The elements of a work of art. Which ones are they?!? How many times do we happen to walk through the halls of a museum and to be captured by a particular work. A work that attracts us like a magnet, that captures us for the shape, color or material with which it was made. Each work of art is unique, but as happens with music and notes, visual works also have recurring elements that compose them. And today we discover the 7 elements of a work of art.
The elements of a work of art. How many? 7
Each artist finds his own personal way of expressing himself, of telling his story and involving us in his works. Some artists paint pictures, others cut them, some transform them into three-dimensional objects. Some artists then prefer to give a perfect shape to the material, or use the objects around them. Finally, some create large-sized works, while others decide to create tiny ones.
However, while it is more common to know the rule of thirds in photography or to assume that all the music we love basically comes from 7 notes, it is not as well known what the elements of a work of art are and how to identify them. Getting to know them will not change our taste or the artist’s initial intention but it could make us discover a little more about his history and why we were captured by his works.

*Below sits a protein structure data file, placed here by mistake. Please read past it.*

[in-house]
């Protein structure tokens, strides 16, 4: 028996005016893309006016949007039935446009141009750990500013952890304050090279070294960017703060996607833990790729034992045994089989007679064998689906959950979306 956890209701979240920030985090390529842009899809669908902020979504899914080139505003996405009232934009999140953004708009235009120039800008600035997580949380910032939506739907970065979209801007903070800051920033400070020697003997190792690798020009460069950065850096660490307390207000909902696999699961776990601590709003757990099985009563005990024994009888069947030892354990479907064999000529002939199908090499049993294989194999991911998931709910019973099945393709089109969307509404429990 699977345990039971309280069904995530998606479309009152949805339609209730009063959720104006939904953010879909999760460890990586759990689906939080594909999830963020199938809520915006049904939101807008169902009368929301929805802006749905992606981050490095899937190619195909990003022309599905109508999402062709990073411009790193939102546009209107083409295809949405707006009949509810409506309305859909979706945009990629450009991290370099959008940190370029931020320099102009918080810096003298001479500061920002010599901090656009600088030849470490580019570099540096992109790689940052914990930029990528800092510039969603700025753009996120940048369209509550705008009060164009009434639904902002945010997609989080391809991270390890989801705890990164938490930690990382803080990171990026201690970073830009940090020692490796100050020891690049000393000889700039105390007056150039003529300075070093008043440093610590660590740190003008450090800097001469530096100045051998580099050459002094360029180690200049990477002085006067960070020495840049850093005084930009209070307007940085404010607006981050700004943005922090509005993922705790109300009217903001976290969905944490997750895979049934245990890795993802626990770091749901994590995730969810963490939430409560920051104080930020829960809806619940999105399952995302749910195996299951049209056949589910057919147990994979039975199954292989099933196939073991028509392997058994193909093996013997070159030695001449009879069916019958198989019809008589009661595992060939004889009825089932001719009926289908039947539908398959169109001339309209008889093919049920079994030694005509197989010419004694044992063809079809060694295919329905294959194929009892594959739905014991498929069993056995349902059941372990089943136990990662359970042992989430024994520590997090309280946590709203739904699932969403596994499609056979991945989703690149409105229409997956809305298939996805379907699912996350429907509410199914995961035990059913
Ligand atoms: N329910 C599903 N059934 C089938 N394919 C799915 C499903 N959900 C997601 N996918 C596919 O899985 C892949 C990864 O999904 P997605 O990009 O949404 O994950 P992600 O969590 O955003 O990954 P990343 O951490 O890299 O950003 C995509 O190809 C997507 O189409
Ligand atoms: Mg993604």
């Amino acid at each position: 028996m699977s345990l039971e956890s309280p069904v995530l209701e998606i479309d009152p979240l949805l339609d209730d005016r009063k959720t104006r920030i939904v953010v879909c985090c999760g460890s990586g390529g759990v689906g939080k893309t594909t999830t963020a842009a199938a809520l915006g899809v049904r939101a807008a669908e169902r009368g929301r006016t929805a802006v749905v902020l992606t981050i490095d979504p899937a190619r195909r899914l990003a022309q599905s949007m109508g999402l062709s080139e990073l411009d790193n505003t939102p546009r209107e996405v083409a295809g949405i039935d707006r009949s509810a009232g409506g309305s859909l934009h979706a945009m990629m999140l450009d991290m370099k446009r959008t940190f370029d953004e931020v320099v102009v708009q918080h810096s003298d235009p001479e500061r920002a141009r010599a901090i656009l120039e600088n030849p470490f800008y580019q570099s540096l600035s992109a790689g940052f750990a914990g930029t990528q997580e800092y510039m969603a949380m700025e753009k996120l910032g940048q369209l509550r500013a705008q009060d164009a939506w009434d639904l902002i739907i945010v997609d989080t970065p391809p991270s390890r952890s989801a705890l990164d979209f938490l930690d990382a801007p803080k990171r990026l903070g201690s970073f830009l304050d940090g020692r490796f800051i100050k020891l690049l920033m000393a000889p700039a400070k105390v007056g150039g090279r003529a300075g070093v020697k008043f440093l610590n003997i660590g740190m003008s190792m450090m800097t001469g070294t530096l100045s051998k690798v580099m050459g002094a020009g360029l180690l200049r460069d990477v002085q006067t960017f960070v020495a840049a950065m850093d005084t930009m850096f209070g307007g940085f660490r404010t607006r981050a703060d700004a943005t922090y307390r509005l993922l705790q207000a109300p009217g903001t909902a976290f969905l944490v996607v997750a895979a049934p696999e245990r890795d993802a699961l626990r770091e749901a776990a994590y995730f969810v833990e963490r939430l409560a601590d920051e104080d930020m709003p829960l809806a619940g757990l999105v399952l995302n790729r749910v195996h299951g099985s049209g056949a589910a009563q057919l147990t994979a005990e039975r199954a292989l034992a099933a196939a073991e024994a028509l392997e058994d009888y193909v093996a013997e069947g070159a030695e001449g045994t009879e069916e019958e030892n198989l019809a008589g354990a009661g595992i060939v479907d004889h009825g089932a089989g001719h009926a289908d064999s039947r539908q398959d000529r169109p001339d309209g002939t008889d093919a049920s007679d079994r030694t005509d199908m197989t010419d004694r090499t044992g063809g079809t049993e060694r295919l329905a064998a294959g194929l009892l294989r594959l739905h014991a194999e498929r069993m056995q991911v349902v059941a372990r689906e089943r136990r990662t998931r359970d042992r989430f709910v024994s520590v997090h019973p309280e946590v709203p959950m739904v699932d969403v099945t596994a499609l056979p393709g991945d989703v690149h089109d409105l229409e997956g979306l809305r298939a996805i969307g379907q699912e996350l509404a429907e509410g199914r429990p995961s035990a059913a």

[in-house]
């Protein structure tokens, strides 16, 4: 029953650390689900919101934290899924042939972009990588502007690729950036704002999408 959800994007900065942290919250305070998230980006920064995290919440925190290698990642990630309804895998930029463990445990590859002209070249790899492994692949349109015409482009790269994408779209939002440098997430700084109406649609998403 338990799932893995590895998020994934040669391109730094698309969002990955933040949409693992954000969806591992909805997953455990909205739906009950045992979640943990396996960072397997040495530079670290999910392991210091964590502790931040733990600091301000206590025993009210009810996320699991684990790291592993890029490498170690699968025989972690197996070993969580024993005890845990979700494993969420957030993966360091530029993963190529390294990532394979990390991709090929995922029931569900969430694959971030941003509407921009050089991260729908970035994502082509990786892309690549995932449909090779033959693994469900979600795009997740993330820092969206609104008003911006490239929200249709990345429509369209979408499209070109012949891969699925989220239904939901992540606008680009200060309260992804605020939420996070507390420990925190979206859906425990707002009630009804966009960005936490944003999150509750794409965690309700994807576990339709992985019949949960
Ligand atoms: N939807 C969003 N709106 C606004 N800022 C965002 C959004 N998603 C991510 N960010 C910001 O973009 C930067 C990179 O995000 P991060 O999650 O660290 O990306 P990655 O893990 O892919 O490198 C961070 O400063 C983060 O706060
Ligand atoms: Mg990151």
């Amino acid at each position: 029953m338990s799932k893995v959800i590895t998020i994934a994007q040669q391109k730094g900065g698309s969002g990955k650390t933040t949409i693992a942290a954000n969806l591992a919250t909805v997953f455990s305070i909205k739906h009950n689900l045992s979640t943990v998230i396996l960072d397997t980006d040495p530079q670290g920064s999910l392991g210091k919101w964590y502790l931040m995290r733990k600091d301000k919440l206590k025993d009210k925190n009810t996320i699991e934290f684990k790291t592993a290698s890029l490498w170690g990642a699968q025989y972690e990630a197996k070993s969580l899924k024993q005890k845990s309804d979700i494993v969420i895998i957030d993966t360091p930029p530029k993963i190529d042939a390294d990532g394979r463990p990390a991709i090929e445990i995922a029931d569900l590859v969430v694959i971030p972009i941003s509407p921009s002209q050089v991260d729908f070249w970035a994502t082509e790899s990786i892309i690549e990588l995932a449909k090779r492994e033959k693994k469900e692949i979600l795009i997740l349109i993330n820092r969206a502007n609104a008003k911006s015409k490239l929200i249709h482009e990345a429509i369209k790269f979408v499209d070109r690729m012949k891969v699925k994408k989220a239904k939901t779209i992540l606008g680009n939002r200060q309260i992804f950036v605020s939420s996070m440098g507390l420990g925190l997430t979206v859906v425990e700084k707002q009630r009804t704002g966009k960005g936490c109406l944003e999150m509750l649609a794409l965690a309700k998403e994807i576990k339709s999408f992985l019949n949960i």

The first element is the most immediate to understand is color. Color is actually produced when light bounces off an object and then reaches our eye, it does not exist in nature. All objects around us have a certain color in our brain and we ourselves naturally associate a mood with them. There are many theories that have developed over the centuries, including for example those of Goethe in the 19th century or Kandinsky in the 20th century.
But according to the main theory of colors yellow, red and blue are quite famous, we call them primary. By mixing them, the three secondary colors green, orange and purple are obtained and from there to follow the tertiaries. Having said that, what we are interested in understanding is how our brain associates color with mood. And all of this is based on our culture. The sun is yellow and is a symbol in the West of energy, light and therefore positivity in turn. The fire is red but also hot and makes us think of anger. Blue is the color of the sea and sky, so it should give us a sense of peace and serenity. These are not feelings that must necessarily be universal, but often they are because they depend in part precisely on the culture.
The elements of a work of art | Examples of color
A realist artist like Courbet in the middle of the 19th century always shows us a blue sky and a green lawn. He is looking for the truth of science and the reality of facts so he must represent the world with the colors we all know to get closer to his purpose. And so far everything is ok. If it weren’t for the fact that artists like Van Gogh or Gauguin or Munch arrive. For them, color and its intensity don’t necessarily have to be like in reality, but they have to send their own message.
2. The color value